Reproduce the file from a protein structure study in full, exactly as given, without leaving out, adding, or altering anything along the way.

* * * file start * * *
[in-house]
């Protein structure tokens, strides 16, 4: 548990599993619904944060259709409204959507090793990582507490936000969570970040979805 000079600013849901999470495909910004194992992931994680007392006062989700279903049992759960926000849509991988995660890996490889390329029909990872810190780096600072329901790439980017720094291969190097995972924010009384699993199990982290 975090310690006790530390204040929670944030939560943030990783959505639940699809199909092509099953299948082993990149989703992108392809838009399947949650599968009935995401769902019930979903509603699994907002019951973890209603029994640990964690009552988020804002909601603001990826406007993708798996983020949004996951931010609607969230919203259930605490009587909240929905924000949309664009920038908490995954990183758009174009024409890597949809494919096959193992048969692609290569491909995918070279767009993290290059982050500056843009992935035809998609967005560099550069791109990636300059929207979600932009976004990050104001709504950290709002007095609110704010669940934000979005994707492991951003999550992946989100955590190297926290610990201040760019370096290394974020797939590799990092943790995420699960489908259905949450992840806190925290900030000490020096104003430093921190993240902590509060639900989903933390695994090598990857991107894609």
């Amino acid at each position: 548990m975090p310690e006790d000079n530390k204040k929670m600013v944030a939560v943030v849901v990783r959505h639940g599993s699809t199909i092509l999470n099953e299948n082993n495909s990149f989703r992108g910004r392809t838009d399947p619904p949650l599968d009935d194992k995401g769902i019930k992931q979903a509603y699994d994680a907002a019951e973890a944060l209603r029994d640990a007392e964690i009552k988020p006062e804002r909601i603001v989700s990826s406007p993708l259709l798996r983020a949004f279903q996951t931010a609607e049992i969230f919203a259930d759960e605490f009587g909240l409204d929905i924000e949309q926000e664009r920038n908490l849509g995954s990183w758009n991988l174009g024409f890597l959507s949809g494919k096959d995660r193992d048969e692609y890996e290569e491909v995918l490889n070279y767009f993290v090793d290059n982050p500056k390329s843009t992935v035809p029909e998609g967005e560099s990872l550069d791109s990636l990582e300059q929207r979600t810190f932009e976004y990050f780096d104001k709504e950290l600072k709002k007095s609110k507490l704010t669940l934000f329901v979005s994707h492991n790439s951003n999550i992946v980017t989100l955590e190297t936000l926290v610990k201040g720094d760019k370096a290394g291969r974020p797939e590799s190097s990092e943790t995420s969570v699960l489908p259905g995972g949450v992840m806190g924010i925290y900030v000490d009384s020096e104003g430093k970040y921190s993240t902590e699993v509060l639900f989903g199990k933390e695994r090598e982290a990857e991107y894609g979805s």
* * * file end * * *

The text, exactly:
[in-house]
């Protein structure tokens, strides 16, 4: 548990599993619904944060259709409204959507090793990582507490936000969570970040979805 000079600013849901999470495909910004194992992931994680007392006062989700279903049992759960926000849509991988995660890996490889390329029909990872810190780096600072329901790439980017720094291969190097995972924010009384699993199990982290 975090310690006790530390204040929670944030939560943030990783959505639940699809199909092509099953299948082993990149989703992108392809838009399947949650599968009935995401769902019930979903509603699994907002019951973890209603029994640990964690009552988020804002909601603001990826406007993708798996983020949004996951931010609607969230919203259930605490009587909240929905924000949309664009920038908490995954990183758009174009024409890597949809494919096959193992048969692609290569491909995918070279767009993290290059982050500056843009992935035809998609967005560099550069791109990636300059929207979600932009976004990050104001709504950290709002007095609110704010669940934000979005994707492991951003999550992946989100955590190297926290610990201040760019370096290394974020797939590799990092943790995420699960489908259905949450992840806190925290900030000490020096104003430093921190993240902590509060639900989903933390695994090598990857991107894609």
């Amino acid at each position: 548990m975090p310690e006790d000079n530390k204040k929670m600013v944030a939560v943030v849901v990783r959505h639940g599993s699809t199909i092509l999470n099953e299948n082993n495909s990149f989703r992108g910004r392809t838009d399947p619904p949650l599968d009935d194992k995401g769902i019930k992931q979903a509603y699994d994680a907002a019951e973890a944060l209603r029994d640990a007392e964690i009552k988020p006062e804002r909601i603001v989700s990826s406007p993708l259709l798996r983020a949004f279903q996951t931010a609607e049992i969230f919203a259930d759960e605490f009587g909240l409204d929905i924000e949309q926000e664009r920038n908490l849509g995954s990183w758009n991988l174009g024409f890597l959507s949809g494919k096959d995660r193992d048969e692609y890996e290569e491909v995918l490889n070279y767009f993290v090793d290059n982050p500056k390329s843009t992935v035809p029909e998609g967005e560099s990872l550069d791109s990636l990582e300059q929207r979600t810190f932009e976004y990050f780096d104001k709504e950290l600072k709002k007095s609110k507490l704010t669940l934000f329901v979005s994707h492991n790439s951003n999550i992946v980017t989100l955590e190297t936000l926290v610990k201040g720094d760019k370096a290394g291969r974020p797939e590799s190097s990092e943790t995420s969570v699960l489908p259905g995972g949450v992840m806190g924010i925290y900030v000490d009384s020096e104003g430093k970040y921190s993240t902590e699993v509060l639900f989903g199990k933390e695994r090598e982290a990857e991107y894609g979805s």